Description - Bureaucracy and the State in Early China by Li Feng
Ancient Chinese society developed a sophisticated and complex bureaucracy which is still in operation today and which had its pristine form in the government of the Western Zhou from 1045 to 771 BC. Li Feng, one of the leading scholars of the period, explores and interprets the origins and operational characteristics of that bureaucracy on the basis of the contemporaneous inscriptions of royal edicts cast onto bronze vessels, many of which have been discovered quite recently in archaeological explorations. The inscriptions clarify the political and social construction of the Western Zhou and the ways in which it exercised its authority. The discussion is accompanied by illustrations of the bronze vessels and their inscriptions, together with full references to their discovery and current ownership. The book also discusses the theory of bureaucracy and criticizes the various models of early-archaic states on the basis of close reading of the inscriptions.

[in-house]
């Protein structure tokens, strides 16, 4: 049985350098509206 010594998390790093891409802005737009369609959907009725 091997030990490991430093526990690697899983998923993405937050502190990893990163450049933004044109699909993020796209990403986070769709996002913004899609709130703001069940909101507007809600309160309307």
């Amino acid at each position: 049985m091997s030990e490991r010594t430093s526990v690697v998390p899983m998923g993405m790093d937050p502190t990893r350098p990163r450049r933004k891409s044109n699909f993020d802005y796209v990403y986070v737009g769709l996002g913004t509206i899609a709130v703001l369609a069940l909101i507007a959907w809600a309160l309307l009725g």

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(247mm x 174mm x 25mm)
Cambridge University Press
Publisher: Cambridge University Press
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Author Biography - Li Feng
Feng Li is Associate Professor of Early Chinese Cultural History in the Department of East Asian Languages and Cultures at Columbia University. He has undertaken extensive fieldwork on Bronze-Age sites in China and is the author of Landscape and Power in Early China: The Crisis and Fall of the Western Zhou 1045-771 BC (Cambridge, 2006).